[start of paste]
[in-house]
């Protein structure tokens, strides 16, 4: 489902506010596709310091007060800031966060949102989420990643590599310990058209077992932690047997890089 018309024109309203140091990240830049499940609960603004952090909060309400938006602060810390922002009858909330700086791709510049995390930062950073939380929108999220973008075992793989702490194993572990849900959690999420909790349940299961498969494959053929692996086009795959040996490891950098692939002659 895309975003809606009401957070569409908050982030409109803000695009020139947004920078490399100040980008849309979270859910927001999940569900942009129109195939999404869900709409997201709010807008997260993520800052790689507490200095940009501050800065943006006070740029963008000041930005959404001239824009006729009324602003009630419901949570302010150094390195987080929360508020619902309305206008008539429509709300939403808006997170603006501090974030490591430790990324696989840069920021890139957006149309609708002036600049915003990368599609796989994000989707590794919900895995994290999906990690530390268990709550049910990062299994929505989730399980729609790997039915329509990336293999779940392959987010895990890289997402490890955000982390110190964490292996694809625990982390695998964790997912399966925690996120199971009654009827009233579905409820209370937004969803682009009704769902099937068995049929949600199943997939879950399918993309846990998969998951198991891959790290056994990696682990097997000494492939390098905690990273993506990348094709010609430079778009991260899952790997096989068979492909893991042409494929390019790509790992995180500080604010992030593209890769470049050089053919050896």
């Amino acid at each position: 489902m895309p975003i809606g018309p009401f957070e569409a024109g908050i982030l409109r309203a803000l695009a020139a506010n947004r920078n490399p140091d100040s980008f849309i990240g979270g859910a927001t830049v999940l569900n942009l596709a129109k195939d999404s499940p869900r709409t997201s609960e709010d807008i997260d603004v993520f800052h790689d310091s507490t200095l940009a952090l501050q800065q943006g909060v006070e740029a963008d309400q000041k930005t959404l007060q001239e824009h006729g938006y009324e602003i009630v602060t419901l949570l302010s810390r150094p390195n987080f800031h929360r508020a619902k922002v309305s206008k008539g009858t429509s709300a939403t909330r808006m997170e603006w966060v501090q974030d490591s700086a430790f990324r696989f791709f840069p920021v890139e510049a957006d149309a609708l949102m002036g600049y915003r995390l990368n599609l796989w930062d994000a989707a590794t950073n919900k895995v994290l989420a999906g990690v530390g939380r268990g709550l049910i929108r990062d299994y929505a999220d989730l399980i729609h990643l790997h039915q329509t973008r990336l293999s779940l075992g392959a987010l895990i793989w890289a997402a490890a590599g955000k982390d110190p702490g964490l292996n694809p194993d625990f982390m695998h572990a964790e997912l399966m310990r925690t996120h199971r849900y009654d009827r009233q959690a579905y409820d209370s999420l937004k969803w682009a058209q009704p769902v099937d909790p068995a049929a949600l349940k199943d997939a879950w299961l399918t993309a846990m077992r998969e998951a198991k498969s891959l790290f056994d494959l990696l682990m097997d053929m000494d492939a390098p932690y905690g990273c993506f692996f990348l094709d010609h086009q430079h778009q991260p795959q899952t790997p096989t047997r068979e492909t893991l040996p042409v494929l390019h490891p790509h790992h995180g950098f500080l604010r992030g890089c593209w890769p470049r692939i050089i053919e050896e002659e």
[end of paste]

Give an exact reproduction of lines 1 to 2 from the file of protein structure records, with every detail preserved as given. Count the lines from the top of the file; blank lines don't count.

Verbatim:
[in-house]
């Protein structure tokens, strides 16, 4: 489902506010596709310091007060800031966060949102989420990643590599310990058209077992932690047997890089 018309024109309203140091990240830049499940609960603004952090909060309400938006602060810390922002009858909330700086791709510049995390930062950073939380929108999220973008075992793989702490194993572990849900959690999420909790349940299961498969494959053929692996086009795959040996490891950098692939002659 895309975003809606009401957070569409908050982030409109803000695009020139947004920078490399100040980008849309979270859910927001999940569900942009129109195939999404869900709409997201709010807008997260993520800052790689507490200095940009501050800065943006006070740029963008000041930005959404001239824009006729009324602003009630419901949570302010150094390195987080929360508020619902309305206008008539429509709300939403808006997170603006501090974030490591430790990324696989840069920021890139957006149309609708002036600049915003990368599609796989994000989707590794919900895995994290999906990690530390268990709550049910990062299994929505989730399980729609790997039915329509990336293999779940392959987010895990890289997402490890955000982390110190964490292996694809625990982390695998964790997912399966925690996120199971009654009827009233579905409820209370937004969803682009009704769902099937068995049929949600199943997939879950399918993309846990998969998951198991891959790290056994990696682990097997000494492939390098905690990273993506990348094709010609430079778009991260899952790997096989068979492909893991042409494929390019790509790992995180500080604010992030593209890769470049050089053919050896």